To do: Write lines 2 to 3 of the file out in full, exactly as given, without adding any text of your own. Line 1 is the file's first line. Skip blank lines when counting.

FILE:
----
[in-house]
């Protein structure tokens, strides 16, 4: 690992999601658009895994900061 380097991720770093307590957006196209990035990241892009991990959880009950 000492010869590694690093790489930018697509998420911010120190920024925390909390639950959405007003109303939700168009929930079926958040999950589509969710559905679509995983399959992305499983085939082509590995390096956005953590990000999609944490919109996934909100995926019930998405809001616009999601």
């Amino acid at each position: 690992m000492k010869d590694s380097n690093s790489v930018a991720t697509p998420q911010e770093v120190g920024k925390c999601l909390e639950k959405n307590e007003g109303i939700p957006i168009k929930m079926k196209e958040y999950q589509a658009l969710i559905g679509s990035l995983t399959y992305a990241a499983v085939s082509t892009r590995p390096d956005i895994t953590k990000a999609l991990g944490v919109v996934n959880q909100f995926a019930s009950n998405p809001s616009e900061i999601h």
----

């Protein structure tokens, strides 16, 4: 690992999601658009895994900061 380097991720770093307590957006196209990035990241892009991990959880009950 000492010869590694690093790489930018697509998420911010120190920024925390909390639950959405007003109303939700168009929930079926958040999950589509969710559905679509995983399959992305499983085939082509590995390096956005953590990000999609944490919109996934909100995926019930998405809001616009999601």
């Amino acid at each position: 690992m000492k010869d590694s380097n690093s790489v930018a991720t697509p998420q911010e770093v120190g920024k925390c999601l909390e639950k959405n307590e007003g109303i939700p957006i168009k929930m079926k196209e958040y999950q589509a658009l969710i559905g679509s990035l995983t399959y992305a990241a499983v085939s082509t892009r590995p390096d956005i895994t953590k990000a999609l991990g944490v919109v996934n959880q909100f995926a019930s009950n998405p809001s616009e900061i999601h």